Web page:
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dc.contributor.authorWarfield, Patrick
dc.date.accessioned2011-12-12T15:50:54Z
dc.date.available2011-12-12T15:50:54Z
dc.date.issued2011
dc.identifier.citationJournal of the American Musicological Society 64 (Summer 2011): 289-318en_US
dc.identifier.urihttp://hdl.handle.net/1903/12152
dc.description.abstractJohn Philip Sousa’s phenomenal appeal for early twentieth-century American audiences lay in large part in the dramatic nature of his marches, their performance practice, and his own persona as the March King. Sousa was responsible for transforming the earlier da capo parade march into a linear work suitable for concert performance. When combined with the now largely forgotten performance practice of the Sousa Band, these marches became miniature dramas. Sousa’s famous marches, however, were seldom featured on printed handbills. Rather, the March King connected to his audiences by inviting them to take part fictitiously in concert programming by calling for Sousa’s marches as encores. Such encores not only allowed Sousa to remain humbly invisible on programs, but also provided audiences with the illusion of an intimate conversation with a celebrity entertainer, a conversation that reinforced nineteenth-century notions of American manhood. Through his advertising and concert work, Sousa strove to appear not as a distant celebrity, but simply as a more successful version of the Americans in his audience.en_US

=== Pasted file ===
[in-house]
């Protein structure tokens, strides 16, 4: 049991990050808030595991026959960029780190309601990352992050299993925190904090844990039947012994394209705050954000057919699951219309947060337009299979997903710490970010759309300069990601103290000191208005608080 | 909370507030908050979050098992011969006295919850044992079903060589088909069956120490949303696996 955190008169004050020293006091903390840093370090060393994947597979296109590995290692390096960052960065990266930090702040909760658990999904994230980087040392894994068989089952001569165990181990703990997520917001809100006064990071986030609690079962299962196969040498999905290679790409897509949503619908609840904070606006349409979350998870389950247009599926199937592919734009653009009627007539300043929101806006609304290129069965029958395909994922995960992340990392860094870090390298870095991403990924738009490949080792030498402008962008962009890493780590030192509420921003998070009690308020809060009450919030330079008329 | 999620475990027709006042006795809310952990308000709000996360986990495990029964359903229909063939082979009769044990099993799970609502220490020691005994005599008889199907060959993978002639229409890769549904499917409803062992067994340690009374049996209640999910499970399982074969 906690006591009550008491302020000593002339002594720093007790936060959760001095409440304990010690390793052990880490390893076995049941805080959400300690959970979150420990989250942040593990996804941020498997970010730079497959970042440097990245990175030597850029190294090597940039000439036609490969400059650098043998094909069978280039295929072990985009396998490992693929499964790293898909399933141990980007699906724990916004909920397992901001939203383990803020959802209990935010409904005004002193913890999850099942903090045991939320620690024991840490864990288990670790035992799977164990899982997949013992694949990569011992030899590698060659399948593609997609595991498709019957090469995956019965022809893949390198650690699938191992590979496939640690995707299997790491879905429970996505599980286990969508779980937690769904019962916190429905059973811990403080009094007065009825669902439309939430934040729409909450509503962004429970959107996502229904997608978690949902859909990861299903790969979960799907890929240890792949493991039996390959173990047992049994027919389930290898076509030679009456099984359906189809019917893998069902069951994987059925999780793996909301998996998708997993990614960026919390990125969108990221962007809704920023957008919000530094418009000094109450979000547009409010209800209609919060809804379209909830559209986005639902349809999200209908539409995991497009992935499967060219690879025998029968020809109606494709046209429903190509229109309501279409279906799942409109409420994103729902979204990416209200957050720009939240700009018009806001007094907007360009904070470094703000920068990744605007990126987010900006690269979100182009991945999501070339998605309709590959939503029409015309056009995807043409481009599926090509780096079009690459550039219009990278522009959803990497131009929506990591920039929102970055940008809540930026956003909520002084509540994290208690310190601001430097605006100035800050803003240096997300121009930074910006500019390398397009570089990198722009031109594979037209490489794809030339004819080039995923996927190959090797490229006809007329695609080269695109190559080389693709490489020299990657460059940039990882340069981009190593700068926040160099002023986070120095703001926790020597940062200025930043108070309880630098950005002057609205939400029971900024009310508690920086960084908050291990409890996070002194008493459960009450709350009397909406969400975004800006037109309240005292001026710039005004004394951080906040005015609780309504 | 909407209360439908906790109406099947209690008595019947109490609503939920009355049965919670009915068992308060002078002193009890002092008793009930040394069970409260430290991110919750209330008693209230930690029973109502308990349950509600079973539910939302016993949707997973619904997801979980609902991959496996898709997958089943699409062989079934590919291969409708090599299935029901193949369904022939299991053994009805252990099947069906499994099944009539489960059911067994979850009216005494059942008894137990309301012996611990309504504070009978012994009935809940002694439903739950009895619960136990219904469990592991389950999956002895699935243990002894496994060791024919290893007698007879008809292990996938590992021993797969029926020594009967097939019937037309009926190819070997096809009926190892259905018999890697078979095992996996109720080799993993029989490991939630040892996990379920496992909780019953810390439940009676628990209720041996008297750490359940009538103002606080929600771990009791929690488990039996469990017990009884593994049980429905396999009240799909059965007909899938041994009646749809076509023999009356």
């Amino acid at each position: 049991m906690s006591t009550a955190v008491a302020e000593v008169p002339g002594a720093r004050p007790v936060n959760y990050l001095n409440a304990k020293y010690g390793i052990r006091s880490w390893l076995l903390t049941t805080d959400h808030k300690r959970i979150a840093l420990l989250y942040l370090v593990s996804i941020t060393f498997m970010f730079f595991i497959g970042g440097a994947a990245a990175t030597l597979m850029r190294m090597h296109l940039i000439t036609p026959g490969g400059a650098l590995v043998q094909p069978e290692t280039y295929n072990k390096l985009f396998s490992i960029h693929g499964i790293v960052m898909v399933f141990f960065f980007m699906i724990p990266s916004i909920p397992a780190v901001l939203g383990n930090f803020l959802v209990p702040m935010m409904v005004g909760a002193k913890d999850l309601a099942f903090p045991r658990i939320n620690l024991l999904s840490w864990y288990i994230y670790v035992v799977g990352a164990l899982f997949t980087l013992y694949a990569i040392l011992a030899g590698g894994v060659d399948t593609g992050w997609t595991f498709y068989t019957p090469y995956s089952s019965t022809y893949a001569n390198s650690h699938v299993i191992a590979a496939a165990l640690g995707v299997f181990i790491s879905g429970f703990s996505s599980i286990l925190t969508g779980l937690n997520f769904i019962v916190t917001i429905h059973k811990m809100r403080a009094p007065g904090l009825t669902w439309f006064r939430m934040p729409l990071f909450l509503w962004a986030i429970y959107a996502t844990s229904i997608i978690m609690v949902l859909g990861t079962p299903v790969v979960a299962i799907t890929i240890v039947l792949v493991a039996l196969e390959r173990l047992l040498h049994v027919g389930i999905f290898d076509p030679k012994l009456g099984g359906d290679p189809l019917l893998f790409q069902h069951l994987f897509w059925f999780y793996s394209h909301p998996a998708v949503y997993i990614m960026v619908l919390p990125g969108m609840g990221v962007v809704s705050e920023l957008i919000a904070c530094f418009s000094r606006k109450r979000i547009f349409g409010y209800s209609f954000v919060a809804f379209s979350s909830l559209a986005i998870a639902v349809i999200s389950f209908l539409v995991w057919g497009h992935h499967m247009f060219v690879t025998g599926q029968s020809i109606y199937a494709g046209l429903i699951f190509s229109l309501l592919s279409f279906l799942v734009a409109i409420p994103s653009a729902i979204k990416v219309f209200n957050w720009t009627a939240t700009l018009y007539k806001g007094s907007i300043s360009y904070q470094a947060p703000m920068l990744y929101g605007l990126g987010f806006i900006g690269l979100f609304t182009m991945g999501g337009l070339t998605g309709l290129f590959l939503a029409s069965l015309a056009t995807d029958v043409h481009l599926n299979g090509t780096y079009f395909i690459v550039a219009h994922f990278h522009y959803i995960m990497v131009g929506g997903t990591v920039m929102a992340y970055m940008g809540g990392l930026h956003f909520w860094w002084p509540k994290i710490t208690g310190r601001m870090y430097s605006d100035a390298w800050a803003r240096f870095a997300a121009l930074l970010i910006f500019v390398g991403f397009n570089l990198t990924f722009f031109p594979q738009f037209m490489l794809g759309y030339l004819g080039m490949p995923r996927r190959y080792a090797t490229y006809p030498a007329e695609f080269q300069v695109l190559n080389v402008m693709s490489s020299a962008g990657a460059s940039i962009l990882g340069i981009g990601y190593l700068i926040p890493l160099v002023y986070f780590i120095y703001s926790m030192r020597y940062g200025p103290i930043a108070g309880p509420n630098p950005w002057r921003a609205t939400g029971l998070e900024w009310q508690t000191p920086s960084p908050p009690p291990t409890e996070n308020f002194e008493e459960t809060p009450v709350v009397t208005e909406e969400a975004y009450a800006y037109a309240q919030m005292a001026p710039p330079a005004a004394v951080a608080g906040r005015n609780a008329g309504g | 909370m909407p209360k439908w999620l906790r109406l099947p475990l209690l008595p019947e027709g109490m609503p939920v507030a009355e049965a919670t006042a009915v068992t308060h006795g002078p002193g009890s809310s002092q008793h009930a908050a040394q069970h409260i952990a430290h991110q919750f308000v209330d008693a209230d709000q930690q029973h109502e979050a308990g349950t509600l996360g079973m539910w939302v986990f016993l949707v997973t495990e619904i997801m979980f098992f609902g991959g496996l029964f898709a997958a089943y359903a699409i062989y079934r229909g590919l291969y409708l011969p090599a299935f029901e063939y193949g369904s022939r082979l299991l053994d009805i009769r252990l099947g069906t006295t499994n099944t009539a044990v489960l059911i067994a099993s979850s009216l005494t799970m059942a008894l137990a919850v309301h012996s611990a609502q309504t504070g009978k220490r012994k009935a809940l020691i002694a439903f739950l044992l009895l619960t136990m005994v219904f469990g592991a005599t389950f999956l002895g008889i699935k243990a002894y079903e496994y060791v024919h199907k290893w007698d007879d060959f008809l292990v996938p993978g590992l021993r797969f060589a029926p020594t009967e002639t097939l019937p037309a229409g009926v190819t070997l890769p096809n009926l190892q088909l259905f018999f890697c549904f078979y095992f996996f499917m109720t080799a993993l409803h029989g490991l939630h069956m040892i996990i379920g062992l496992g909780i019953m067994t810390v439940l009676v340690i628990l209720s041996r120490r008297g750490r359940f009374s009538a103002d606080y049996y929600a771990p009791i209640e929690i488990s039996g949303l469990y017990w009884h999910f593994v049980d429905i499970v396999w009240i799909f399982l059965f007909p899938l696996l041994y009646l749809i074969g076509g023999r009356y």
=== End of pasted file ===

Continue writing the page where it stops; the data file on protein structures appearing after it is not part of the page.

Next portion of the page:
dc.language.isoen_USen_US
dc.publisherUniversity of California Pressen_US
dc.subjectJohn Philip Sousaen_US
dc.subjectMusic and theatricalityen_US
dc.titleThe March as Musical Drama and the Spectacle of John Philip Sousaen_US
dc.typeArticleen_US
dc.relation.isAvailableAtCollege of Arts & Humanitiesen_us
dc.relation.isAvailableAtMusicen_us
dc.relation.isAvailableAtDigital Repository at the University of Marylanden_us
dc.relation.isAvailableAtUniversity of Maryland (College Park, MD)en_us


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